By stretching your calves, this bodyweight exercise can also increase the range of motion in your knees and ankles. Lunges are also effective hamstring stretches.

Starting Position:

Stand upright with your shoulders down and your back straight.

Here’s how to do it:

  1. Place your hands on your hips and engage your core. You can also hold on to a sturdy table or counter if you have balance issues.

  2. Take a giant step — about 2 to 3 feet — forward with your right leg.

  3. Bend the knee of your front leg to a 90-degree angle as you lower your body. Your right knee should not go past your toes.

  4. Feel the stretch in your left calf as you lower into the lunge. Press the ball of your left foot into the floor to deepen the stretch.

  5. Hold the lunge for 15 to 30 seconds before you stand and return to the starting position.

Repeat 2 to 4 times before switching to your left leg.

10. Standing Bent-Over Calf Stretch

The standing calf stretch requires balance and flexibility in your hamstrings and lower back. So, beginners should ease into this move.

Starting Position:

Start in a split stance with your right foot about 12 inches in front of your left foot. Your feet should be staggered, not directly in front of each other.

Here’s how to do it:

  1. Keep your right leg straight as you fold your upper body forward from the hips, with your back knee bent.

  2. Grab your right foot, just under your toes.

  3. Pull your toes up gently until you feel the stretch in your calves.

  4. Hold for 20 to 30 seconds before returning to the upright position.

  5. Repeat the bent-over calf stretch on the other side.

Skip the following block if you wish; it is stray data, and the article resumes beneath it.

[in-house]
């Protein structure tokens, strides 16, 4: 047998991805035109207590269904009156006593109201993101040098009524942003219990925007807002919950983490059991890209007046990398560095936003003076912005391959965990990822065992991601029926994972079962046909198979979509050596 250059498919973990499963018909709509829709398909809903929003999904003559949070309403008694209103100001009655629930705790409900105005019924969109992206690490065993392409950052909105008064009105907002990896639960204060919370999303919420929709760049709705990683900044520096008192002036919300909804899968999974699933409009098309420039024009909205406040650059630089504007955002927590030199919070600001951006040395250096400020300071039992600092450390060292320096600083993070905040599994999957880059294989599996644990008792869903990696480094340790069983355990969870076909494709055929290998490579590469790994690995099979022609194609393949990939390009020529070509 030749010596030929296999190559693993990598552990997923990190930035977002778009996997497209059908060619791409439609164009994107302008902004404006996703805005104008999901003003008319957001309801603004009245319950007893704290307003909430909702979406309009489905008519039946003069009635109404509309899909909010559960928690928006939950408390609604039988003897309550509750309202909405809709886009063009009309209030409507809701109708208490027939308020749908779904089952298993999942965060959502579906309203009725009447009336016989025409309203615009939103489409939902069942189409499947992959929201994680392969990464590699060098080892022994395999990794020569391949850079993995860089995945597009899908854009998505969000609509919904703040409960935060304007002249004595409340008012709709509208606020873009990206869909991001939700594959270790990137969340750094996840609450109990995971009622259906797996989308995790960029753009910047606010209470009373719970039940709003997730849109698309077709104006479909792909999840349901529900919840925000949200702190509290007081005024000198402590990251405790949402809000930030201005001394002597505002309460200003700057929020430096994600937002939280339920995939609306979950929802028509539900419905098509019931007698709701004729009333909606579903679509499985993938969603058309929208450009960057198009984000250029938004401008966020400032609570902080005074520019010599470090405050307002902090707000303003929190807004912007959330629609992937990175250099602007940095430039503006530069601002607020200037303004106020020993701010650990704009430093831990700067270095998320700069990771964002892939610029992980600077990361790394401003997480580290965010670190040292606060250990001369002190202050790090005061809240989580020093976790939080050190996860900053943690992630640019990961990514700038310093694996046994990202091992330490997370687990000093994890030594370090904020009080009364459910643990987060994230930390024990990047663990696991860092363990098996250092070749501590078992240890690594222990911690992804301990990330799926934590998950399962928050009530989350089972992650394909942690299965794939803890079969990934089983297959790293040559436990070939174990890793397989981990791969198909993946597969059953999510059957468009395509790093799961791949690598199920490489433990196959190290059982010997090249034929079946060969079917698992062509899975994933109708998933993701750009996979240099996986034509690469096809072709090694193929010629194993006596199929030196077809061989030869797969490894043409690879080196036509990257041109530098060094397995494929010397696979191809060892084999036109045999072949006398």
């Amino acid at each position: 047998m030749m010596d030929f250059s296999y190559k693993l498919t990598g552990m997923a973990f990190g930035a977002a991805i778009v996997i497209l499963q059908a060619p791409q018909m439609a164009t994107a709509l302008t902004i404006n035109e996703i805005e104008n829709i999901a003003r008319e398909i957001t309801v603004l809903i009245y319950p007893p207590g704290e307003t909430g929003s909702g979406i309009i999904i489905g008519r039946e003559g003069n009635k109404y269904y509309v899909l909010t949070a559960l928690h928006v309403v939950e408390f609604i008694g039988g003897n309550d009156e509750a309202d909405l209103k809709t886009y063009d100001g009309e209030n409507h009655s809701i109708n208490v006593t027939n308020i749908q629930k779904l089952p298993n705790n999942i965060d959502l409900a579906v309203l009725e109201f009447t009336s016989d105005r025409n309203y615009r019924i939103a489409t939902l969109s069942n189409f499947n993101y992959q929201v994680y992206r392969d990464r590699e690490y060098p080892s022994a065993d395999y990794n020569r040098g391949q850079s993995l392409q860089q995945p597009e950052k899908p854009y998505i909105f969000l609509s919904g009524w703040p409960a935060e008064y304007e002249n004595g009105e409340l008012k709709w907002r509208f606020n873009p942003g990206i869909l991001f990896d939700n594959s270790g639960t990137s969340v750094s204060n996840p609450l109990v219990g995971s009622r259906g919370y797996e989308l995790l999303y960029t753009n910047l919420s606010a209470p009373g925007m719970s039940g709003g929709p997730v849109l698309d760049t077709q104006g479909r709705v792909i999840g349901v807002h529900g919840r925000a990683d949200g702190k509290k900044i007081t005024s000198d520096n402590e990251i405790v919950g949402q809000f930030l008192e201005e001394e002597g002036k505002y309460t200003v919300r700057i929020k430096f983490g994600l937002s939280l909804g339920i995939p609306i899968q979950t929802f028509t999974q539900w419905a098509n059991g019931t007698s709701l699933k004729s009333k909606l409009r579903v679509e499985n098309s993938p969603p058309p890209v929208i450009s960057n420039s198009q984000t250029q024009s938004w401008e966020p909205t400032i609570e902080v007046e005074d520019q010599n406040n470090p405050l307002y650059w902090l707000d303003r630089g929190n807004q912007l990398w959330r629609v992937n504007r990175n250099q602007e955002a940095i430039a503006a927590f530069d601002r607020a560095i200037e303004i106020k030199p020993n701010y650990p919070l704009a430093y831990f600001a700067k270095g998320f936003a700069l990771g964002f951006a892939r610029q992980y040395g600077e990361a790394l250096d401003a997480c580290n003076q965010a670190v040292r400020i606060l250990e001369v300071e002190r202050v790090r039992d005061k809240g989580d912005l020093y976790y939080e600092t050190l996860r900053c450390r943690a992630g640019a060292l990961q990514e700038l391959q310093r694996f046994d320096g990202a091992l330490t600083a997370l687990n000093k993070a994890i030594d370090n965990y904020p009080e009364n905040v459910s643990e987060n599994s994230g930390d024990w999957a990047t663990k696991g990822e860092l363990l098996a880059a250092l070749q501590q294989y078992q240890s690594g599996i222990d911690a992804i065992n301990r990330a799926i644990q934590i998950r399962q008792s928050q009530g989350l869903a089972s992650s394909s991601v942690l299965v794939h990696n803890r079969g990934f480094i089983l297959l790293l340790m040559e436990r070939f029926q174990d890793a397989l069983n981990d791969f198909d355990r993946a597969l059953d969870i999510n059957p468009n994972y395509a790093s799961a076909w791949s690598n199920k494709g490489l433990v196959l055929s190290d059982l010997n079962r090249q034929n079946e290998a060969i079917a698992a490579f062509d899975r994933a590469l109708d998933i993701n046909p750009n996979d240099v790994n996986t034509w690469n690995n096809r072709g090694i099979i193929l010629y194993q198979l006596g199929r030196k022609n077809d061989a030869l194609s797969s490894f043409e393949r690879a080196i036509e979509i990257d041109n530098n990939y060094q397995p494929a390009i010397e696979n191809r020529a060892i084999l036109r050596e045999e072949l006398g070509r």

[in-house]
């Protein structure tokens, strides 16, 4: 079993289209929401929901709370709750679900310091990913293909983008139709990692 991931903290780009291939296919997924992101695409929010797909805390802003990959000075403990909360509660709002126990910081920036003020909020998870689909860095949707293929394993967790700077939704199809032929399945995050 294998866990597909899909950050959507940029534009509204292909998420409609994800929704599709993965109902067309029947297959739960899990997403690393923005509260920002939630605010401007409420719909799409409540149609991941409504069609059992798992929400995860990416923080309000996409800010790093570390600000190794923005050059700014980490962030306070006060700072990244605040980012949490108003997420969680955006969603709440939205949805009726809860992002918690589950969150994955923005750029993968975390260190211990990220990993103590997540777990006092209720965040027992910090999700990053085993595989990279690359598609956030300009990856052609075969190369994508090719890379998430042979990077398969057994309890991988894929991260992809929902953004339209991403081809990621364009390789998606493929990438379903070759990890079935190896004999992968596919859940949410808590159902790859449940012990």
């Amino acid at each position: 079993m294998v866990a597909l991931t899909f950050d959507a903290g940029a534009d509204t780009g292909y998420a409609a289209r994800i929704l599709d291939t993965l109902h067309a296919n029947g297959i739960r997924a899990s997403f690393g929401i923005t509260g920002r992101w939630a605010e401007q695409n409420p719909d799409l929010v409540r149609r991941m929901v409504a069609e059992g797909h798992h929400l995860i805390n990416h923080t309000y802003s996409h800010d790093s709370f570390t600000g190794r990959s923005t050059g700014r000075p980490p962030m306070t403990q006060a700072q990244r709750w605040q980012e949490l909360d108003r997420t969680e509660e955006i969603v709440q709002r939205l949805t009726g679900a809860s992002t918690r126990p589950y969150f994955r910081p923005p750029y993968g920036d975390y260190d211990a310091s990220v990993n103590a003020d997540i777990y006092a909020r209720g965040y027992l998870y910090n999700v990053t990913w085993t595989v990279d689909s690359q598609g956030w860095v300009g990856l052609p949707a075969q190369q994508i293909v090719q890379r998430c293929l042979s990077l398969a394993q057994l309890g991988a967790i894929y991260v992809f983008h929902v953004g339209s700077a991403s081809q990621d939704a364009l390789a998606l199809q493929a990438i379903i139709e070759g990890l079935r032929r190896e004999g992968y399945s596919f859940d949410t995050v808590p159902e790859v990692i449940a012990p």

Additional Tip to Reduce Calf Soreness

Healthcare professionals, physical therapists, and CPTs agree that soreness in the calves can be reduced by using a foam roller on your calves after body workout sessions.

Foam Roller Calf Exercise – Image from Shutterstock

Here’s how to do it:

  1. To foam roll, your calves, place the foam roller on the ground and sit on the floor with your legs straight out in front of you.

  2. Place one calf on top of the roller and use your hands to lift your hips off the ground.

  3. Roll up and down the length of your calf, focusing on any particularly sore or tight spots.

  4. Repeat on the other calf.


Stretching the calf muscles is an important part of any exercise routine. By regularly performing these 10 stretches, you can help to keep your calf muscles flexible and increase their range of motion.

This will help to reduce the risk of injury, as well as repair posture imbalances. Additionally, stretching your calf muscles can help to reduce pain and increase your overall sense of well-being.

You can further benefit from Charged-AF – a high-intensity and focus pre workout designed to amplify energy, alertness, strength, and stamina.

So, take the time to incorporate these 10 best calves stretches into your daily routine and enjoy the benefits of healthier, happier calf muscles.

Although physical therapy can relieve calf muscle soreness, daily stretches can prevent such discomfort.